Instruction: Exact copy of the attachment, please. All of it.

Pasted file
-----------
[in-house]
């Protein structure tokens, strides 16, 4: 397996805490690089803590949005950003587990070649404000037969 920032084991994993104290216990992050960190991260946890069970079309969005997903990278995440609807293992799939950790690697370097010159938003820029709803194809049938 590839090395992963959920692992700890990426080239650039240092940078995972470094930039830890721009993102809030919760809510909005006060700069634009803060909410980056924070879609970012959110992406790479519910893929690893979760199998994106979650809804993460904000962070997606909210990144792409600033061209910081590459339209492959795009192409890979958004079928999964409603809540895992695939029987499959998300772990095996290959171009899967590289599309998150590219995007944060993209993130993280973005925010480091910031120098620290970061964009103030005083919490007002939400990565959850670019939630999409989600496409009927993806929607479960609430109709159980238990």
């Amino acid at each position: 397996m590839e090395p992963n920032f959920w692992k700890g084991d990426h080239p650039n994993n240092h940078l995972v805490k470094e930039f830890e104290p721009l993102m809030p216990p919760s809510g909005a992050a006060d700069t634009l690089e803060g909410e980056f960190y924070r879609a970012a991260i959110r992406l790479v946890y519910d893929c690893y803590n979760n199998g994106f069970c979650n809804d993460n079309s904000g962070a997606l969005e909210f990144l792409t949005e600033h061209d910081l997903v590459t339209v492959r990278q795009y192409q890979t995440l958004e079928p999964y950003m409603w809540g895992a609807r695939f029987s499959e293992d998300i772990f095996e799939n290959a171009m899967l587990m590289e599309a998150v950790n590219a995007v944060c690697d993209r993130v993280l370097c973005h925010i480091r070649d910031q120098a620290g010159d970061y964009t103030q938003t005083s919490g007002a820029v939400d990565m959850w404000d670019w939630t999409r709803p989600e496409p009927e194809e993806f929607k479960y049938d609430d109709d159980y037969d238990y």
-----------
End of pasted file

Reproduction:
[in-house]
């Protein structure tokens, strides 16, 4: 397996805490690089803590949005950003587990070649404000037969 920032084991994993104290216990992050960190991260946890069970079309969005997903990278995440609807293992799939950790690697370097010159938003820029709803194809049938 590839090395992963959920692992700890990426080239650039240092940078995972470094930039830890721009993102809030919760809510909005006060700069634009803060909410980056924070879609970012959110992406790479519910893929690893979760199998994106979650809804993460904000962070997606909210990144792409600033061209910081590459339209492959795009192409890979958004079928999964409603809540895992695939029987499959998300772990095996290959171009899967590289599309998150590219995007944060993209993130993280973005925010480091910031120098620290970061964009103030005083919490007002939400990565959850670019939630999409989600496409009927993806929607479960609430109709159980238990």
């Amino acid at each position: 397996m590839e090395p992963n920032f959920w692992k700890g084991d990426h080239p650039n994993n240092h940078l995972v805490k470094e930039f830890e104290p721009l993102m809030p216990p919760s809510g909005a992050a006060d700069t634009l690089e803060g909410e980056f960190y924070r879609a970012a991260i959110r992406l790479v946890y519910d893929c690893y803590n979760n199998g994106f069970c979650n809804d993460n079309s904000g962070a997606l969005e909210f990144l792409t949005e600033h061209d910081l997903v590459t339209v492959r990278q795009y192409q890979t995440l958004e079928p999964y950003m409603w809540g895992a609807r695939f029987s499959e293992d998300i772990f095996e799939n290959a171009m899967l587990m590289e599309a998150v950790n590219a995007v944060c690697d993209r993130v993280l370097c973005h925010i480091r070649d910031q120098a620290g010159d970061y964009t103030q938003t005083s919490g007002a820029v939400d990565m959850w404000d670019w939630t999409r709803p989600e496409p009927e194809e993806f929607k479960y049938d609430d109709d159980y037969d238990y």